Missed opportunities. Let's say a partner in an accountancy firm develops a software package, which he realises he can sell to other firms. He pays £1,000 for an ad on the back page of the trade magazine and makes £6,000 as a result. Naturally, he wants to do it again. Maybe he won't make £6,000 this time, but he should make something, all the same. So he asks his partners for another £1,000. The response of these financial gurus? 'We can't do that, we've spent the marketing budget for the year.' Now in what economic climate is this rational behaviour? Not in the recession of 1991, or in the worse one of 1982. Not even in the Great Depression of the 1930s would this have made sense, but it happens all the time. Look at the opportunity before you look at the budget, rather than the other way around.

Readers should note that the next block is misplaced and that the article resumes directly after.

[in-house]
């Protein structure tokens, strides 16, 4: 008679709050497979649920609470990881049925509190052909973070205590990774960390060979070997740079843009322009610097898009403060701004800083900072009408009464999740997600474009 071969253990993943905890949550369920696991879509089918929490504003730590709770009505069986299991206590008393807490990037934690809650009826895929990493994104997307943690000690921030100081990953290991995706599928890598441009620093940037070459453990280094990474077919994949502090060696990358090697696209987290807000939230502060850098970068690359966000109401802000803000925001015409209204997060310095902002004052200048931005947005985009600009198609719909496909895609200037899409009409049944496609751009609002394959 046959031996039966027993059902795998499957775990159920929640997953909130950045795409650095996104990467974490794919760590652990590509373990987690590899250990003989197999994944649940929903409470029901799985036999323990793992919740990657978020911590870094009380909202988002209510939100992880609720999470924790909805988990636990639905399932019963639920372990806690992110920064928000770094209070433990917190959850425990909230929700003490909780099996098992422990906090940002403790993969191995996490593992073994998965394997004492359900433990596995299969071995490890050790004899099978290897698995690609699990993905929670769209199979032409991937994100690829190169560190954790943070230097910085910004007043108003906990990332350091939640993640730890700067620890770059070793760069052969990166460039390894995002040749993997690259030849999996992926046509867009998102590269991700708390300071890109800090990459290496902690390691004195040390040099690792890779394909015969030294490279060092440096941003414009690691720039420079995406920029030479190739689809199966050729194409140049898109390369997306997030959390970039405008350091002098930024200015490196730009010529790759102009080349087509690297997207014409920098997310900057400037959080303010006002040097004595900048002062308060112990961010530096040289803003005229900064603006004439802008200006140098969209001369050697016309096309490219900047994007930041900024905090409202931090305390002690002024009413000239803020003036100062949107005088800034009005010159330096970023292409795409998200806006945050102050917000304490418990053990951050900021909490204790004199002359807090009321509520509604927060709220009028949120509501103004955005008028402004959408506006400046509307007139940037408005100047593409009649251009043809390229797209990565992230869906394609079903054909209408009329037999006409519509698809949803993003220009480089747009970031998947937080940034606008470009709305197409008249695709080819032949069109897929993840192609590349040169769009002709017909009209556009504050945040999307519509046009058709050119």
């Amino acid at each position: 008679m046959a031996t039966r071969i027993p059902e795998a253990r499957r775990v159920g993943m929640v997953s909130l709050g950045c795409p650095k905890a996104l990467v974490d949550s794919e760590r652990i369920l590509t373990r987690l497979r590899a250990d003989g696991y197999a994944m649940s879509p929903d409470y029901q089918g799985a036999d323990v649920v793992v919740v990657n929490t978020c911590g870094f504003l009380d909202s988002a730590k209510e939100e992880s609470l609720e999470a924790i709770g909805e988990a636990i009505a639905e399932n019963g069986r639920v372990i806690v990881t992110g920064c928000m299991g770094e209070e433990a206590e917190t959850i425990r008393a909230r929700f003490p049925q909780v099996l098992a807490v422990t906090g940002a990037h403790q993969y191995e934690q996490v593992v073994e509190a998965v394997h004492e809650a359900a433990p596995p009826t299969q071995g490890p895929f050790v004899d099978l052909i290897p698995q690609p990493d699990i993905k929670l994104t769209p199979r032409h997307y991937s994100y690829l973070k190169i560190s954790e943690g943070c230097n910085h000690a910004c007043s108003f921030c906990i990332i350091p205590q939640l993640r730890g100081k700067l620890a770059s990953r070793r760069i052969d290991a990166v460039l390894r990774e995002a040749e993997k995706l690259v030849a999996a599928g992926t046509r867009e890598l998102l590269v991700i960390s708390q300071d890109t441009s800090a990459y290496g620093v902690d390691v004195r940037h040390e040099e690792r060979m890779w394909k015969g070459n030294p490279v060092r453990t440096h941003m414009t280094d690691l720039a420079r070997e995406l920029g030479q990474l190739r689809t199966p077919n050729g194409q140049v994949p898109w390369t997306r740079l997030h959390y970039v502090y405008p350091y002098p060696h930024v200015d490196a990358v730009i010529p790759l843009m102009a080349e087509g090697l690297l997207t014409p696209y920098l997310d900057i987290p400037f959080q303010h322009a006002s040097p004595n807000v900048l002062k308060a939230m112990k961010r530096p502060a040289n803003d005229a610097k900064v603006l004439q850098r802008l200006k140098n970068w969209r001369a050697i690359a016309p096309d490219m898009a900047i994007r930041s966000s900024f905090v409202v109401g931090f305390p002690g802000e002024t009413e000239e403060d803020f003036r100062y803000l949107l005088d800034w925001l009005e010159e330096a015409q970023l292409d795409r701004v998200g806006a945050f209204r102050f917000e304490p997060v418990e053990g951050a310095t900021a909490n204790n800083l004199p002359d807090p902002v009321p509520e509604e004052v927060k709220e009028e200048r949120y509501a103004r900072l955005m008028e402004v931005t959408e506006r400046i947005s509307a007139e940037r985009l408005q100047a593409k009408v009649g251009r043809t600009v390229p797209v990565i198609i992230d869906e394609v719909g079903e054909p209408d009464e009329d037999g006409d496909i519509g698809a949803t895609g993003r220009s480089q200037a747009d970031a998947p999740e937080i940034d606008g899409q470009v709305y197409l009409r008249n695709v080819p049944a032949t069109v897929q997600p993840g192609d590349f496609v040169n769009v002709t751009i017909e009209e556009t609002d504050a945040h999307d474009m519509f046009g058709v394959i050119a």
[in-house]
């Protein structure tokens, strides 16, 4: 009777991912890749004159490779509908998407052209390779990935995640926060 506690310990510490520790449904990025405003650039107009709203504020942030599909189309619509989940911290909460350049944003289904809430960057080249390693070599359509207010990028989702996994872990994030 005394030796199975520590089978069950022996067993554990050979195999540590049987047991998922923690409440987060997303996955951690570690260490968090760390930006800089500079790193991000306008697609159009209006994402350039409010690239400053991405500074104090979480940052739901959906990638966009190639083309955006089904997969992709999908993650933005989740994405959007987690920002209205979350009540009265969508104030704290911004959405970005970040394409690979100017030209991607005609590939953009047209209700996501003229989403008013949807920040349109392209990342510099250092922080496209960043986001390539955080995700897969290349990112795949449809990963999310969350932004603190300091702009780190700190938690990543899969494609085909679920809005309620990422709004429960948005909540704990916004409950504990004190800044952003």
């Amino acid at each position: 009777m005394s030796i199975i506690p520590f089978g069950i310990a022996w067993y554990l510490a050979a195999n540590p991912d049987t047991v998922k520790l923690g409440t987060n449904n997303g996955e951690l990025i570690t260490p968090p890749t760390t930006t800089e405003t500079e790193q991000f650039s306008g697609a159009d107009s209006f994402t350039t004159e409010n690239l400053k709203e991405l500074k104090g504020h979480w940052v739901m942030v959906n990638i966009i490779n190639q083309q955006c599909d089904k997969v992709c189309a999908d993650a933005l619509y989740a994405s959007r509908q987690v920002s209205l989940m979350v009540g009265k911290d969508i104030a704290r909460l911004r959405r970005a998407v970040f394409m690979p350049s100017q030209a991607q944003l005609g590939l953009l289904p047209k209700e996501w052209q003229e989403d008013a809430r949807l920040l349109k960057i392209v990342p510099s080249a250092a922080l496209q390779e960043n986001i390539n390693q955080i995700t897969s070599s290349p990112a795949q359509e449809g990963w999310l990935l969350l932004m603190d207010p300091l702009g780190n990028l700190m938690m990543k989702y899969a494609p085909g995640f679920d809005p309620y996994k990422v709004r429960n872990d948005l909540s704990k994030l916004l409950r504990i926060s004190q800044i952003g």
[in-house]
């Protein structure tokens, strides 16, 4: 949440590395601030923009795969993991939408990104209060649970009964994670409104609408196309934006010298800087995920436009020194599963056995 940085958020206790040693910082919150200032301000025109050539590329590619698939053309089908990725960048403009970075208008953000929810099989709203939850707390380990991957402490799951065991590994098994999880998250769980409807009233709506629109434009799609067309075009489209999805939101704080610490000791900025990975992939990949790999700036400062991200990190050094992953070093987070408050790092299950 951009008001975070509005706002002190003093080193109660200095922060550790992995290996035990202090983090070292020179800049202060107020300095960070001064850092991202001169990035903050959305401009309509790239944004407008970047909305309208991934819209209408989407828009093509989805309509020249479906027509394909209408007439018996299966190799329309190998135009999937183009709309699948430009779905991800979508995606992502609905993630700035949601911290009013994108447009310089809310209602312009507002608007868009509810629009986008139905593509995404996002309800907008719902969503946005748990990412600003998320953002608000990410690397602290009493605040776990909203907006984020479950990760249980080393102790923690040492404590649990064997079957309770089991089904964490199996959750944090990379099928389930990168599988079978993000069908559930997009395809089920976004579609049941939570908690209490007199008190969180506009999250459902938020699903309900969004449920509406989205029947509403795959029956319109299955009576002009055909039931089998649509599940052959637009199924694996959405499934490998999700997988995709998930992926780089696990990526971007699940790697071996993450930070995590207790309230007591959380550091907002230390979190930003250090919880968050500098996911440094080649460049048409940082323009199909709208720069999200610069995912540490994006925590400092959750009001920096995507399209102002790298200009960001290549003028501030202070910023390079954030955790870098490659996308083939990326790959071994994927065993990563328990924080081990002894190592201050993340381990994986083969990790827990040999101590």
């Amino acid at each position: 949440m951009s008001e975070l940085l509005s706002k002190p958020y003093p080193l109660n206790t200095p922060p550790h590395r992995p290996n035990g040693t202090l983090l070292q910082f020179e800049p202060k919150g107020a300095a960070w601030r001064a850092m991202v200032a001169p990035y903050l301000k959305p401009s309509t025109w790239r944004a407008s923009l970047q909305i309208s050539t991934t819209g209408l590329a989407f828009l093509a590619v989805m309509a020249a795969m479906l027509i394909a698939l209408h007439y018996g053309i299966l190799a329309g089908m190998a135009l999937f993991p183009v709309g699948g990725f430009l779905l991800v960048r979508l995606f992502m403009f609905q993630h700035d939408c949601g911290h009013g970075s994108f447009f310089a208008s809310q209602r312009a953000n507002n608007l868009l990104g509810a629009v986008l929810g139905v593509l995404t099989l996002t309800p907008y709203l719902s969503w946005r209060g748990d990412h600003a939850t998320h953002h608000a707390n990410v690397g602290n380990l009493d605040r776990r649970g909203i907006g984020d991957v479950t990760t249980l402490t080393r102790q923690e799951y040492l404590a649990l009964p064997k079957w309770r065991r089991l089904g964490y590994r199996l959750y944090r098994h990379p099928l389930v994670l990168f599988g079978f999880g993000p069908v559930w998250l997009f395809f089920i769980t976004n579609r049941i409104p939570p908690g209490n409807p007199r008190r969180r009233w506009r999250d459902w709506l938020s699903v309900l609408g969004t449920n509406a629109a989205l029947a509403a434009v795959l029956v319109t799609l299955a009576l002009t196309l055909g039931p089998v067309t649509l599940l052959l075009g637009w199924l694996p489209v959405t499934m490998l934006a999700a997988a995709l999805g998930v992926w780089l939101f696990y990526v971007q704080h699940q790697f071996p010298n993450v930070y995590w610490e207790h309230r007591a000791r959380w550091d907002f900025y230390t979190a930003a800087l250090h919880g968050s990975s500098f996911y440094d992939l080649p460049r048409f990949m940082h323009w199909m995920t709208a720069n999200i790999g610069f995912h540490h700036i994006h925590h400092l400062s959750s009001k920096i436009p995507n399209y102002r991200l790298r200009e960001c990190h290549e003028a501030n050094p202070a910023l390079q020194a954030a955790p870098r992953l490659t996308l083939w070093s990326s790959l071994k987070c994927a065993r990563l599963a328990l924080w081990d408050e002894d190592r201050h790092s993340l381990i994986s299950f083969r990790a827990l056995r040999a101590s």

Increased outgoings. Sticking within budget can also make you spend more. When I was commercial director of a marketing consultancy, we built the business on advance payments from clients using up their budgets. Every autumn, we would bank several hundred thousand pounds from clients whose budgets had to be spent by Christmas, or not at all. The clients were large pharmaceutical firms. I don't think they ever realised that they had got into investment banking by mistake.
Your budget is a foundation, not a straitjacket. You need it to prove that you have a profitable baseline for the business, but you must not let it constrain you from taking profitable action.